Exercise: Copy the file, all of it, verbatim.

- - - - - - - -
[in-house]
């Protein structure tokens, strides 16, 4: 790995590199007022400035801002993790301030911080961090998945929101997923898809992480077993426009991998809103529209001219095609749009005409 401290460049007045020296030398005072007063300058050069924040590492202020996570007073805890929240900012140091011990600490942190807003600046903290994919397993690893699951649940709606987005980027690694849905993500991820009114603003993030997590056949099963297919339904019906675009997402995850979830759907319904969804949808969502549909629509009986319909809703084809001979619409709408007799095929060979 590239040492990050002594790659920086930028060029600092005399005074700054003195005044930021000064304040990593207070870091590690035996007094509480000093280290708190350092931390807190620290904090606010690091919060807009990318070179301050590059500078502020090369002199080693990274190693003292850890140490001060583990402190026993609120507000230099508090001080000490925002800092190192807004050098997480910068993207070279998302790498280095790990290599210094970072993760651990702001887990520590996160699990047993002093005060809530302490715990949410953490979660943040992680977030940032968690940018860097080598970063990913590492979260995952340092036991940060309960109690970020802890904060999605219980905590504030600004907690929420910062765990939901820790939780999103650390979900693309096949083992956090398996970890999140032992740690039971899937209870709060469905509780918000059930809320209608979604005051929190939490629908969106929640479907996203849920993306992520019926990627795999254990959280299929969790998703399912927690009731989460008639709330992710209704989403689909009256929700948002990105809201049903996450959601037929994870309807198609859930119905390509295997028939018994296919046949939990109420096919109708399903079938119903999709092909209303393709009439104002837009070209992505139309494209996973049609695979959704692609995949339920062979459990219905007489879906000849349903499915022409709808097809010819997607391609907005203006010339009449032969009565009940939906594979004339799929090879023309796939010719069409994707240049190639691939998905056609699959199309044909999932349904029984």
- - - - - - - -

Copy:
[in-house]
């Protein structure tokens, strides 16, 4: 790995590199007022400035801002993790301030911080961090998945929101997923898809992480077993426009991998809103529209001219095609749009005409 401290460049007045020296030398005072007063300058050069924040590492202020996570007073805890929240900012140091011990600490942190807003600046903290994919397993690893699951649940709606987005980027690694849905993500991820009114603003993030997590056949099963297919339904019906675009997402995850979830759907319904969804949808969502549909629509009986319909809703084809001979619409709408007799095929060979 590239040492990050002594790659920086930028060029600092005399005074700054003195005044930021000064304040990593207070870091590690035996007094509480000093280290708190350092931390807190620290904090606010690091919060807009990318070179301050590059500078502020090369002199080693990274190693003292850890140490001060583990402190026993609120507000230099508090001080000490925002800092190192807004050098997480910068993207070279998302790498280095790990290599210094970072993760651990702001887990520590996160699990047993002093005060809530302490715990949410953490979660943040992680977030940032968690940018860097080598970063990913590492979260995952340092036991940060309960109690970020802890904060999605219980905590504030600004907690929420910062765990939901820790939780999103650390979900693309096949083992956090398996970890999140032992740690039971899937209870709060469905509780918000059930809320209608979604005051929190939490629908969106929640479907996203849920993306992520019926990627795999254990959280299929969790998703399912927690009731989460008639709330992710209704989403689909009256929700948002990105809201049903996450959601037929994870309807198609859930119905390509295997028939018994296919046949939990109420096919109708399903079938119903999709092909209303393709009439104002837009070209992505139309494209996973049609695979959704692609995949339920062979459990219905007489879906000849349903499915022409709808097809010819997607391609907005203006010339009449032969009565009940939906594979004339799929090879023309796939010719069409994707240049190639691939998905056609699959199309044909999932349904029984």